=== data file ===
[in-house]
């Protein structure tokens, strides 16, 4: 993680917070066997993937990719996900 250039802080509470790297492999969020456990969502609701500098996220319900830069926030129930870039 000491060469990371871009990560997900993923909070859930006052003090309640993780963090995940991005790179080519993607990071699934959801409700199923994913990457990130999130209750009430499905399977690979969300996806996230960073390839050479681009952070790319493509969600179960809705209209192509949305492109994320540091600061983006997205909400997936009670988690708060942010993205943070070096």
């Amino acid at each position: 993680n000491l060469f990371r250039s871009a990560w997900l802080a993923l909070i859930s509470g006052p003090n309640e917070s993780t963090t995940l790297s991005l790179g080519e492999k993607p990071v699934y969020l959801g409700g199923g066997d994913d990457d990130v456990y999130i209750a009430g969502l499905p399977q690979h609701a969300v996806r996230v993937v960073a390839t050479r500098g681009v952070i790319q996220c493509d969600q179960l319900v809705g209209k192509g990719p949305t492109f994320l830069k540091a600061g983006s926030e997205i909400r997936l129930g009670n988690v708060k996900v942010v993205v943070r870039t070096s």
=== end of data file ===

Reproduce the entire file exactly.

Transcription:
[in-house]
């Protein structure tokens, strides 16, 4: 993680917070066997993937990719996900 250039802080509470790297492999969020456990969502609701500098996220319900830069926030129930870039 000491060469990371871009990560997900993923909070859930006052003090309640993780963090995940991005790179080519993607990071699934959801409700199923994913990457990130999130209750009430499905399977690979969300996806996230960073390839050479681009952070790319493509969600179960809705209209192509949305492109994320540091600061983006997205909400997936009670988690708060942010993205943070070096």
């Amino acid at each position: 993680n000491l060469f990371r250039s871009a990560w997900l802080a993923l909070i859930s509470g006052p003090n309640e917070s993780t963090t995940l790297s991005l790179g080519e492999k993607p990071v699934y969020l959801g409700g199923g066997d994913d990457d990130v456990y999130i209750a009430g969502l499905p399977q690979h609701a969300v996806r996230v993937v960073a390839t050479r500098g681009v952070i790319q996220c493509d969600q179960l319900v809705g209209k192509g990719p949305t492109f994320l830069k540091a600061g983006s926030e997205i909400r997936l129930g009670n988690v708060k996900v942010v993205v943070r870039t070096s």